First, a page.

When officers arrived, the man began to stab his neck with a knife, police said.
The suspect then laid down on a tarp on the ground. Police said the officer saw brown hair protruding from underneath the tarp, and the suspect confirmed it belonged to the woman he said he harmed.
Police identified the victim as Devins. She had extensive injuries to her neck, they said.
Police said the pair met on Instagram about two months ago and their relationship grew into a close one.
The couple was driving back from a concert in New York City sometime after 10 p.m. Saturday. Police said an argument between the two precipitated her death.
"it is believed that he took and distributed photographs of the killing on the Discord platform," police said. Discord is a text and video chat app for gamers.
Members of Discord who viewed the images and posts contacted the Utica Police Department.
"We are shocked and deeply saddened by this terrible situation. We are working closely with law enforcement to provide any assistance we can. In the meantime, our hearts go out to Bianca's family and loved ones," a Discord spokesperson told CNN.
The suspect, identified by police as 21-year-old Brandon Clark, underwent emergency surgery and is expected to live, police said.
Charges will come once officials interview him, they said. CNN has not been able to determine if Clark has retained a lawyer.
Devins' family issued a statement calling their daughter, who planned to start college in the fall, a talented artist, loving sister and daughter.
Judge recommends $14 million award to neo-Nazi trolling victim
The publisher of a neo-Nazi website should have to pay the victim of an internet trolling campaign over $14 million and remove all posts that encouraged his readers to contact the Montana real estate agent, a magistrate judge recommended on Monday.
U.S. Magistrate Judge Jeremiah Lynch called The Daily Stormer publisher Andrew Anglin's behavior reprehensible and atrocious in telling his internet followers to unleash a "troll storm" on Tanya Gersh, her husband and her 12-year-old son in 2016.
The magistrate judge doesn't have the final word in the case. His findings and recommendations must be approved by U.S. District Judge Dana Christensen to take effect.
Gersh, whom Anglin accused of trying to run white nationalist Richard Spencer's mother out of the mountain resort community of Whitefish, said her family received hundreds of threatening, harassing and anti-Semitic messages. She sued Anglin, who argued unsuccessfully through his attorneys that his writings were protected by the First Amendment.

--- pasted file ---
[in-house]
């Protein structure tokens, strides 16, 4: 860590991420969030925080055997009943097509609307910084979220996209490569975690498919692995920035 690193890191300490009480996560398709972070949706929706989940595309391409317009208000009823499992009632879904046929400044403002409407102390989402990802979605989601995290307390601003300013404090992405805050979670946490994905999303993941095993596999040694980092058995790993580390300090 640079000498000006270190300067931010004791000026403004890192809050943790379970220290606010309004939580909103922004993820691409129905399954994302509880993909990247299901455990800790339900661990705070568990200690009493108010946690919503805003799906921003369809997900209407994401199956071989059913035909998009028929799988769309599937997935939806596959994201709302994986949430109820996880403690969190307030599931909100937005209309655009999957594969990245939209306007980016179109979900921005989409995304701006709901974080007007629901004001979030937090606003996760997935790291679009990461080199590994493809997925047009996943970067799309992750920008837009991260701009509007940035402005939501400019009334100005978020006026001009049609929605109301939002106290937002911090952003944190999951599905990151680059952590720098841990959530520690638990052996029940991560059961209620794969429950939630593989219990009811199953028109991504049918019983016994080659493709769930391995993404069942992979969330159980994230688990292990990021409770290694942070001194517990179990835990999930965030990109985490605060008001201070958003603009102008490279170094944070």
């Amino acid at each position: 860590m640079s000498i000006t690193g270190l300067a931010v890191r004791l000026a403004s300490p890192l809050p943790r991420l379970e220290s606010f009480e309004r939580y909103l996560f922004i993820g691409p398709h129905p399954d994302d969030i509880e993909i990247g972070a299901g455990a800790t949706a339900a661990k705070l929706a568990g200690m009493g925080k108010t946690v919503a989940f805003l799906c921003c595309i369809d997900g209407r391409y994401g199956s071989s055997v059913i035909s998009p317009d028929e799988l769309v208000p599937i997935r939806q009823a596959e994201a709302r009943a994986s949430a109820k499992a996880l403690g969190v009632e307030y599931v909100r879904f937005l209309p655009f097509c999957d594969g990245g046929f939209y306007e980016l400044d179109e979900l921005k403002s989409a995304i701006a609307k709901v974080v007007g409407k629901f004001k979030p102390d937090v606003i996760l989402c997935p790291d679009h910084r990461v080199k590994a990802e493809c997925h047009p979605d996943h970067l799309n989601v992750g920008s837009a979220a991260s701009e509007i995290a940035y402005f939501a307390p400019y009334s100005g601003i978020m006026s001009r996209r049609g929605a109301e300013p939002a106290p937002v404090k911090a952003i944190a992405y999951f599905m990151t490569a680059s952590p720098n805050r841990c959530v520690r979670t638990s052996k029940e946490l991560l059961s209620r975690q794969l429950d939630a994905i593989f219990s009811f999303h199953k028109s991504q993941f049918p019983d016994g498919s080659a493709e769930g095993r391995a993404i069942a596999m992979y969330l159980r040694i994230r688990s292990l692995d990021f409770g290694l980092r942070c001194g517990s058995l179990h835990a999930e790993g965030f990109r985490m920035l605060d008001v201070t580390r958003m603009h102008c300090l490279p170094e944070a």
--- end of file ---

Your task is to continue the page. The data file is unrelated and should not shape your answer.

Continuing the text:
Anglin, who lives outside the U.S., was found in default when he didn't show up for a deposition scheduled in April. His attorneys withdrew from the case when he failed to appear.
Lynch said that Gersh deserves $10 million in punitive damages, the maximum amount in punitive damages allowed under Montana law, because of the "particularly egregious and reprehensible nature of Anglin's conduct." He also said she should be awarded $4 million more for lost earnings and pain and suffering.
Plus, the court should issue a permanent injunction ordering Anglin to remove the posts and photos because "the atrocious conduct directed at Gersh and her family has not entirely abated," Lynch wrote.
Even if Christensen approves Lynch's recommendations, it's questionable whether Gersh will see a dime if Anglin remains outside the reach of U.S. authorities.
But that's not the point, said her attorney, David Dinielli of the Southern Poverty Law Center.
"The significance is not in whether we will collect the money," Dinielli said in an emailed statement to The Associated Press. "The significance is that Tanya Gersh, a real estate agent from a small town in Montana, stood up to fight the most notorious neo-Nazi on the web, and she won."
'Justice wasn't served': 50 years after Chappaquiddick
The crash ended a young woman's life, and with it, a man's White House dreams.
U.S. Sen. Edward M. Kennedy's Oldsmobile sedan veered off a narrow bridge on Chappaquiddick Island, an extension of the resort island of Martha's Vineyard off the Massachusetts coast, and plunged into a moonlit pond 50 years ago Thursday. His passenger, 28-year-old Mary Jo Kopechne, drowned.
Kennedy, 37, survived, but his presidential ambitions did not. The Massachusetts Democrat waited 10 hours to report the accident to police, and the "whys?" dogged him for the rest of his days.
Half a century later, what did and didn't happen on Chappaquiddick Island on July 18, 1969, continues to fascinate and frustrate.
"Every time there's an anniversary, it's like it happened yesterday," Leslie Leland, who served as foreman of the grand jury that investigated, told The Associated Press in a telephone interview from his home on the Vineyard.
Now 79, Leland was a young pharmacist on the island when he was swept up in the aftermath. He recalls getting death threats and 24-hour police protection, and says he is still frustrated by the judge's refusal to subpoena anyone who was at the party or share key investigative documents — stymieing the grand jury's efforts to determine whether Kennedy had been drinking.
"If we'd been allowed to do our job, there would have been an indictment and a request to have a jury trial," he said. "Justice wasn't served. There were so many discrepancies, but we weren't allowed to do our jobs to get to the truth — whatever the truth may have been."
"I was young, and I believed in the system," he continued. "I believed everyone played by the same rules. I learned they don't."
Kennedy was driving after a party when his car flipped into the chilly waters, trapping Kopechne inside. She had been a campaign worker for Kennedy's brother, Robert, who was assassinated the previous year in Los Angeles during California's Democratic presidential primary.
Kennedy, who managed to free himself from the submerged vehicle, said he tried in vain to rescue Kopechne. He later described his failure to report the accident to police for 10 hours as "indefensible," attributing the delay to exhaustion, shock and a concussion.
The nation, too, was shocked. But it was also distracted by the historic Apollo 11 moon landing, which eclipsed news coverage. Kennedy, who insisted he hadn't been drinking, pleaded guilty to leaving the scene of an accident and received a suspended sentence of two months in jail. He was never indicted.
For Kopechne's family, bitterness has given way to a desire to honor her memory by telling her story and awarding scholarships in her name to bright young students, said William Nelson, a cousin born three years after she died. Kopechne's father died in 2003; her mother died in 2007.